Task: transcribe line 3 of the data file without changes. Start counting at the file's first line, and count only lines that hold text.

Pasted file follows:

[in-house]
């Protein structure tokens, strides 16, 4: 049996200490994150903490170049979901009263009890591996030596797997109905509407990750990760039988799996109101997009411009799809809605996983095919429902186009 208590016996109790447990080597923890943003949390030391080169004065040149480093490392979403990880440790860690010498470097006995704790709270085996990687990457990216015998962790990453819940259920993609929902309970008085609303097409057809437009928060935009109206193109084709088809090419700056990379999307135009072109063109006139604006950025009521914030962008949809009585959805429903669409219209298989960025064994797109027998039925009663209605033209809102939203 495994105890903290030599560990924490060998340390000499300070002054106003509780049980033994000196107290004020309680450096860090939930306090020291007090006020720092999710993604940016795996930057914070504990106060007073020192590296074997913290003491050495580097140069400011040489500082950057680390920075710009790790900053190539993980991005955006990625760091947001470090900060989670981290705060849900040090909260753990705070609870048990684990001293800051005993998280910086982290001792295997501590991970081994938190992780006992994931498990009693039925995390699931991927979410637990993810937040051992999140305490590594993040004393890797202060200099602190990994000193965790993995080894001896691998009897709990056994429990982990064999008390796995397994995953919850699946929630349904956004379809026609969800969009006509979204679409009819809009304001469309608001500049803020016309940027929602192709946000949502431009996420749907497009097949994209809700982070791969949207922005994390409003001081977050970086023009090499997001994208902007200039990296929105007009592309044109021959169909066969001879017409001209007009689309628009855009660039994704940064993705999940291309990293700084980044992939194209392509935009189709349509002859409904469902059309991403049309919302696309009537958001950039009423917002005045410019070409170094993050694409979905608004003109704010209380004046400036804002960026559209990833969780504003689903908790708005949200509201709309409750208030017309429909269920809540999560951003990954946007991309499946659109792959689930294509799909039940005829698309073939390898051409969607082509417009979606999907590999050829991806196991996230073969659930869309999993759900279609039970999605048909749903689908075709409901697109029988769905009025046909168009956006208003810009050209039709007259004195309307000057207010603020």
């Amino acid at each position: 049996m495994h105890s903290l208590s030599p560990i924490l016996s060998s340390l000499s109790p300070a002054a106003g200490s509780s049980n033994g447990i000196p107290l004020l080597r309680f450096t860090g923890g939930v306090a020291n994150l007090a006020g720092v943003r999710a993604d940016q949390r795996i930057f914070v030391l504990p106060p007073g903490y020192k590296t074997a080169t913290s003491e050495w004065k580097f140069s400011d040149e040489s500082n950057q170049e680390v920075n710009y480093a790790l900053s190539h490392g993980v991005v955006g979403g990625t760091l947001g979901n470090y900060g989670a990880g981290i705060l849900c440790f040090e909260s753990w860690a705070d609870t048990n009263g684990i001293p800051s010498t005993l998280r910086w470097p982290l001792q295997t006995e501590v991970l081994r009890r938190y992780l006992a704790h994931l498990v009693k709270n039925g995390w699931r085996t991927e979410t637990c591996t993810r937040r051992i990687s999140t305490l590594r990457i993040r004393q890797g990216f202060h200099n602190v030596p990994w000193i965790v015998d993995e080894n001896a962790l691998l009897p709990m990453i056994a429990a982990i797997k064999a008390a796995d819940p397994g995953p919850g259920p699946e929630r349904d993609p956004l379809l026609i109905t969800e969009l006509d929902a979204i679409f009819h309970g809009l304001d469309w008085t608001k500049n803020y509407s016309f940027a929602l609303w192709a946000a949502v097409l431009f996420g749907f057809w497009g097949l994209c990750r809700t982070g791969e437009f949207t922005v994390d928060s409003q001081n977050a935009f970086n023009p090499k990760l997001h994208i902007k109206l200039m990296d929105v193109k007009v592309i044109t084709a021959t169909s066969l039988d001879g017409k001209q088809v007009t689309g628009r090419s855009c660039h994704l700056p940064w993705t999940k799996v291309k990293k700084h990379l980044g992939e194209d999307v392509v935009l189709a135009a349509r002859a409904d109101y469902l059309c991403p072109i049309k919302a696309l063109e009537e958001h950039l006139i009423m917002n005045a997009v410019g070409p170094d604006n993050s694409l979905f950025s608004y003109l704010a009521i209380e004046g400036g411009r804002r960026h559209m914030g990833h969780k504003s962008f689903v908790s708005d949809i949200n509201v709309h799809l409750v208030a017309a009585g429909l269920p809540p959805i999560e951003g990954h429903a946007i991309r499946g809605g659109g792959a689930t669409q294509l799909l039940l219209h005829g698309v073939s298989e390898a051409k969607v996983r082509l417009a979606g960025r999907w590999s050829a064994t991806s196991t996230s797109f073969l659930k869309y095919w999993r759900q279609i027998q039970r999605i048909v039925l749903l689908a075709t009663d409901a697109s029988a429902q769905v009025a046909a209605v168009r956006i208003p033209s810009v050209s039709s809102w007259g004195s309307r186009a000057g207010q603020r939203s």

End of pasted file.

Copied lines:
């Amino acid at each position: 049996m495994h105890s903290l208590s030599p560990i924490l016996s060998s340390l000499s109790p300070a002054a106003g200490s509780s049980n033994g447990i000196p107290l004020l080597r309680f450096t860090g923890g939930v306090a020291n994150l007090a006020g720092v943003r999710a993604d940016q949390r795996i930057f914070v030391l504990p106060p007073g903490y020192k590296t074997a080169t913290s003491e050495w004065k580097f140069s400011d040149e040489s500082n950057q170049e680390v920075n710009y480093a790790l900053s190539h490392g993980v991005v955006g979403g990625t760091l947001g979901n470090y900060g989670a990880g981290i705060l849900c440790f040090e909260s753990w860690a705070d609870t048990n009263g684990i001293p800051s010498t005993l998280r910086w470097p982290l001792q295997t006995e501590v991970l081994r009890r938190y992780l006992a704790h994931l498990v009693k709270n039925g995390w699931r085996t991927e979410t637990c591996t993810r937040r051992i990687s999140t305490l590594r990457i993040r004393q890797g990216f202060h200099n602190v030596p990994w000193i965790v015998d993995e080894n001896a962790l691998l009897p709990m990453i056994a429990a982990i797997k064999a008390a796995d819940p397994g995953p919850g259920p699946e929630r349904d993609p956004l379809l026609i109905t969800e969009l006509d929902a979204i679409f009819h309970g809009l304001d469309w008085t608001k500049n803020y509407s016309f940027a929602l609303w192709a946000a949502v097409l431009f996420g749907f057809w497009g097949l994209c990750r809700t982070g791969e437009f949207t922005v994390d928060s409003q001081n977050a935009f970086n023009p090499k990760l997001h994208i902007k109206l200039m990296d929105v193109k007009v592309i044109t084709a021959t169909s066969l039988d001879g017409k001209q088809v007009t689309g628009r090419s855009c660039h994704l700056p940064w993705t999940k799996v291309k990293k700084h990379l980044g992939e194209d999307v392509v935009l189709a135009a349509r002859a409904d109101y469902l059309c991403p072109i049309k919302a696309l063109e009537e958001h950039l006139i009423m917002n005045a997009v410019g070409p170094d604006n993050s694409l979905f950025s608004y003109l704010a009521i209380e004046g400036g411009r804002r960026h559209m914030g990833h969780k504003s962008f689903v908790s708005d949809i949200n509201v709309h799809l409750v208030a017309a009585g429909l269920p809540p959805i999560e951003g990954h429903a946007i991309r499946g809605g659109g792959a689930t669409q294509l799909l039940l219209h005829g698309v073939s298989e390898a051409k969607v996983r082509l417009a979606g960025r999907w590999s050829a064994t991806s196991t996230s797109f073969l659930k869309y095919w999993r759900q279609i027998q039970r999605i048909v039925l749903l689908a075709t009663d409901a697109s029988a429902q769905v009025a046909a209605v168009r956006i208003p033209s810009v050209s039709s809102w007259g004195s309307r186009a000057g207010q603020r939203s």